I recently finished Howard Zinn's commendable "A People's History of the United States." The late Mr. Zinn would have been relegated to the lowest circle of communist hell by Joe McCarthy, but thankfully, this country does have free speech. As a child growing up in the forties, I learned all about the wonderful heroes who "discovered" the New World, and later about the heroic men who created "one nation under God." Despite the disgusting and unforgiveable genocide perpetrated on the original owners of this country, I still believe in the dream, but no bloviations from the pols will ever fool me into believing that we've achieved that "perfect union." Happy Independance Day.

Mind if I steal "air-conditioned patriotism"?

Simon Schama on a similar topic:

http://www.newsweek.com/2011/06/26/the-founding-fathers-were-flawed.html


Old Rudyard could have surely added to the long list of early faux-benevolent foreign interlopers of native peoples pristine lands, the British incursion into Australia and New Zealand w/ their systematic, purposeful, and relentless 'extirpation' of the so-called 'primitive' Aboriginals (and Maori), as well as the Boer/ Africaners, and British settlement of South Africa w/ their eventual dehumanization and marginalization of the majority indigenous 'colored' population; modern day apartheid being the grievous officially sanctioned manifestation of the systematic and unrelenting suppression and exploitation of its native population.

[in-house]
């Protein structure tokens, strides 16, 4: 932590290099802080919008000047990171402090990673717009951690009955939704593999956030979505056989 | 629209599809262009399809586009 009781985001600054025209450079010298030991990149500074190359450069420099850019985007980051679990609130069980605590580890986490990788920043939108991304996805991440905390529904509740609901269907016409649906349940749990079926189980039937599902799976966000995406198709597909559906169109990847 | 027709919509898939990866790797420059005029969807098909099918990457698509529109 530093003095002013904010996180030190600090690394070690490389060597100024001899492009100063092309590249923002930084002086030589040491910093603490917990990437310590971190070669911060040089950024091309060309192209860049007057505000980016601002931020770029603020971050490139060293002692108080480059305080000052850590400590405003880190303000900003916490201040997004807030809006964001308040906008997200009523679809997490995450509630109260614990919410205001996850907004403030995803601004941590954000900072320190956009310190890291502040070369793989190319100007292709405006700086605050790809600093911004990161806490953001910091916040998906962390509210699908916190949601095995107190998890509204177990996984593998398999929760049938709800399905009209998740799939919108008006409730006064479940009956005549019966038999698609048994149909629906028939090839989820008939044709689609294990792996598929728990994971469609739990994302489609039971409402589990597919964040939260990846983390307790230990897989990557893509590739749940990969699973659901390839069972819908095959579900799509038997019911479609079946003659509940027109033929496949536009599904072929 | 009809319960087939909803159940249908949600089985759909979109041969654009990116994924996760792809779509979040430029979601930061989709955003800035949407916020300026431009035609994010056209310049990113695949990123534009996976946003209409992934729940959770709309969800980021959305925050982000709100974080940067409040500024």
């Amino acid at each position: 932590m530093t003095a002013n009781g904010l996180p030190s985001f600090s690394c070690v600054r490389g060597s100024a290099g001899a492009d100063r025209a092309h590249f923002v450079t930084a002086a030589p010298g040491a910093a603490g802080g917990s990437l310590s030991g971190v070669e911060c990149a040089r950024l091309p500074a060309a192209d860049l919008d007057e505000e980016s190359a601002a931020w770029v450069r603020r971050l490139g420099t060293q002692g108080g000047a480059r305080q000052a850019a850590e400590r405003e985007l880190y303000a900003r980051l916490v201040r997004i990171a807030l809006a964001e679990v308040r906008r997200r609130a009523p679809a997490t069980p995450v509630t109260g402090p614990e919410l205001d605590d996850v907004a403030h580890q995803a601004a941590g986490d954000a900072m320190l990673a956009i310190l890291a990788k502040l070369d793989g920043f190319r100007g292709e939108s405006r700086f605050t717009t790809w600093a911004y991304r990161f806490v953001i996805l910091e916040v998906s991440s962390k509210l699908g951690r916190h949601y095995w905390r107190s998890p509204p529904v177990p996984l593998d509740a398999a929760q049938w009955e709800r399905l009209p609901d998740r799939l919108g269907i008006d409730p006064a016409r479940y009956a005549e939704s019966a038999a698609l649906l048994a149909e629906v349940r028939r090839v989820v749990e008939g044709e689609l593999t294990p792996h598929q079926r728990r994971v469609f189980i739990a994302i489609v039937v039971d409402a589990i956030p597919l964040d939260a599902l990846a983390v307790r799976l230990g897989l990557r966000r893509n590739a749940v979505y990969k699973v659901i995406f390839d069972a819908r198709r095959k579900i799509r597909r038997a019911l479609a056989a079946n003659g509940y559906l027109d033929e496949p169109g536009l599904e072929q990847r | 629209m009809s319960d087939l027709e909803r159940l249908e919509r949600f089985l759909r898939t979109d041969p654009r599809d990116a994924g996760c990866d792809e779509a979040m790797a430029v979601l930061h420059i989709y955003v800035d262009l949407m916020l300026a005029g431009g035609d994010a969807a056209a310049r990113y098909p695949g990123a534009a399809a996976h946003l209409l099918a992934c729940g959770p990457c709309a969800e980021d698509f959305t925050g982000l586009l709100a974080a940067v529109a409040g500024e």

I dare say, my native land of Canada has an equally shoddy and embarrassing historical record in regards to how our First Nations Peoples have been officially (and unofficially) viewed and treated since 'first contact'. But I digress.

On a brighter note------HAPPY CANADA (Dominion) DAY to all my fellow Canucks out there in the greater blogosphere, eh.

On July 1st, 1867 we became a proud nation, independent of direct British rule w/ the passage of the pivotal British North America (BNA) Act, yet remained, to this day, within the Commonwealth, recognizing the reigning British monarch as our symbolic, non-political leader. Traditions die hard.

This Moose Head ale's for YOU!

Cheers!

And an early Happy 4th to all. Be safe out there.

ALEX

P.S.: ----Tim from Canada, whereabouts in The Great White North do you currently abode? Just curious. I have roots in both Ontario and British Columbia (Vancouver Island), via Scotland going back a generation on both my dad and mum's sides of the family, but spent my first three-and-a-half decades in the greater Toronto area, and the last thirty-plus years in Los Angeles. Still remain kind of a Canadian chauvinist at heart, eh?

I think it's Casavant. Air-conditioned wheezing notwithstanding.

Quite.

GrandBoy, Dog and I - and a few others - will be at the Kingsville Parade. We'll be sitting on tombstones in the Episcopal churchyard.

And Blighty has rules these days about whom it will let in.

Ives' "Variations on America" usually hastens the congregation's departure.

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About John McIntyre
John McIntyre, mild-mannered editor for a great metropolitan newspaper, has fussed over writers’ work, to sporadic expressions of gratitude, for thirty years. He is The Sun’s night content production manager and former head of its copy desk. He also teaches editing at Loyola University Maryland. A former president of the American Copy Editors Society, a native of Kentucky, a graduate of Michigan State and Syracuse, and a moderate prescriptivist, he writes about language, journalism, and arbitrarily chosen topics. If you are inspired by a spirit of contradiction, comment on the posts or write to him at john.mcintyre@baltsun.com.